Photography Documentary - Nov 8 - Nov 19, 2018

Traveler: Michael H. - Local specialist: Stephen Taranto

Trip planning was good. Communication was great. I had asked for a trip outside the normal tourist trip and the team complied well with my request. The overall price was way too high for what I received. The accommodations were as basic as I've ever seen in Latin America. I can't understand where $2700 USD went when planning this trip. My goal was to find hard evidence of climate change in the region. There wasn't any hard evidence. I know climate change is hard to capture in a photograph, but I was led to believe that signs of climate change were everywhere. And the people of Apolobamba would be able to speak of it in specific and direct terms. That wasn't the case. Lastly, the accommodations at the last night with Alfonso were extremely rough. I cannot pinpoint where I would have contracted the two infections I'm dealing with now but perhaps they were here. I am currently in and out of the hospital with Typhoid Fever and Shigella. I appreciate Stephen and Milenka's work but this trip didn't warrant such an expensive bill. Thank you. Michael

Stephen Taranto profile photo
Stephen Taranto, local specialist, responded to this review:

Dear Michael, thank you for your feedback. I am disappointed that part of your experiences in Bolivia were not as you had hoped for/expected. I would like to respond to some of your comments here and if you would like to speak by phone please do not hesitate to give me a call via Skype, my handle is s_taranto.

Regarding the cost of your program, in our September 17th message we explained that “a bit more than 50% of the cost” was from the private transport and in your September 18th... read more

Dear Michael, thank you for your feedback. I am disappointed that part of your experiences in Bolivia were not as you had hoped for/expected. I would like to respond to some of your comments here and if you would like to speak by phone please do not hesitate to give me a call via Skype, my handle is s_taranto.

Regarding the cost of your program, in our September 17th message we explained that “a bit more than 50% of the cost” was from the private transport and in your September 18th response your preference for private transport, despite the higher cost and our proposal to use public transport on one of the legs of the journey. You confirmed then that you were opting for private transport and would be tracking down the necessary funds because it would "let you take photos if something comes up.”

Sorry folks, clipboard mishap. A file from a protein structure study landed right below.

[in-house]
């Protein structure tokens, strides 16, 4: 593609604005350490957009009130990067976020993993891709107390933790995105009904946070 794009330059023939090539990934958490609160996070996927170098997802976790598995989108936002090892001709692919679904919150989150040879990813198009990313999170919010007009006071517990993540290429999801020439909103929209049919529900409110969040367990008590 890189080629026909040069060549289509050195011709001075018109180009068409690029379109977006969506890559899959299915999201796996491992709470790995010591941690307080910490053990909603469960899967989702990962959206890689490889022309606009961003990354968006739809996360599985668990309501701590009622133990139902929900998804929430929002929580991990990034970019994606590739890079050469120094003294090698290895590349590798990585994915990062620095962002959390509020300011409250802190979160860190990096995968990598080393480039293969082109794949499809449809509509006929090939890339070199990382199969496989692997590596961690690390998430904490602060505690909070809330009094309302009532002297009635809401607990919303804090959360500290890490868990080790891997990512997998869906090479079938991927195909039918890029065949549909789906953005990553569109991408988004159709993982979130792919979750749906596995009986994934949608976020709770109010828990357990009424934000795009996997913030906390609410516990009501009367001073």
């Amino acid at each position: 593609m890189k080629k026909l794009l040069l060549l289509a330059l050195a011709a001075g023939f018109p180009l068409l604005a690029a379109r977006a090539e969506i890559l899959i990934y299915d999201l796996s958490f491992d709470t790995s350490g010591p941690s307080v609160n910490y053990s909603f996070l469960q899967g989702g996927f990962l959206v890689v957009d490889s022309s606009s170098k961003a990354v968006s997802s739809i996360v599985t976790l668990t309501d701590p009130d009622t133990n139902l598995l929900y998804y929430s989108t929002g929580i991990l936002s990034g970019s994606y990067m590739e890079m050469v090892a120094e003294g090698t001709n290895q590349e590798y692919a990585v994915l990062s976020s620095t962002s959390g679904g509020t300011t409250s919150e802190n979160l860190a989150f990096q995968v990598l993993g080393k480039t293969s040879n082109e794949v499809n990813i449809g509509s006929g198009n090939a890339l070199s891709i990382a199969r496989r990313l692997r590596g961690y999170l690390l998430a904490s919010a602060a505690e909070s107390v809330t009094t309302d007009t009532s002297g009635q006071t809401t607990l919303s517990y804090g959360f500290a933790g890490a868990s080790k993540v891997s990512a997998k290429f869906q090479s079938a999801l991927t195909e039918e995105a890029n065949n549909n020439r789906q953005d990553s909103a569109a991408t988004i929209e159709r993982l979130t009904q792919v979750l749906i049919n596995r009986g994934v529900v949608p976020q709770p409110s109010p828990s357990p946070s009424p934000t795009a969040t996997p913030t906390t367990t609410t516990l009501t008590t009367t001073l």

As you now know, Apolobamba is quite remote and some sections of the roads there are in terrible condition. Furthermore, your driver made two trips to the region, one to take you there and one to pick you up, in itself explaining much of the cost of your travel to and from the protected area. You also had a number of private services in La Paz as well as much farther away on the outskirts of El Alto that added to the high overall transport costs of your program.

Regarding the assertion that we led you to believe that there would be clear signs of climate change impacts on local communities, I recall you explaining to me when we spoke that this was an initial, exploratory mission and that if you found some of the potential stories and images of interest you’d be back for longer. I encourage you to return and spend more time in Apolobamba because I am certain that doing so will bring forward the impacts that are being felt in the region. There may not be wildfires and mega-storms but there are most certainly slower, less visible impacts such as soil depletion and loss and associated crop failures, disruption of cultural and agricultural calendars due to changing rainfall patterns, the rise of diseases historically found at lower altitudes and many others. If the specific families and other actors you met with during your short time there were not able to provide the stories and images you were after, more time in the area will allow you to find the ones that can, if they are willing to do so. I can also provide you with several peer-reviewed articles from the region that attest to the growing impacts of climate change in the Central Andes.

Finally, we are, of course, sorry to learn that you may have contracted a sickness while in Bolivia. While it is possible to become sick from food and other vectors anywhere in the world, in Bolivia there are often higher risks in restaurants and homes that are not accustomed to cooking for international visitors. Due to your repeated requests for non-touristic services and as we do not work on a regular basis with some of the families you met and stayed with, it was impossible for us to guarantee their hygiene. By the same token and due to your international travel experience in our region, including Chile before your arrival in Bolivia, we were confident that you would be taking at least partial responsibility on this front. If you need some tips on how to do so in the future, we'd be happy to share some of our experiences and you can also review the health and safety guidance on our website.

Once again, we are disappointed that not everything turned out as you hoped and would be happy to discuss your experiences further by Skype.

Regards,

Stephen Taranto and Milenka Omireis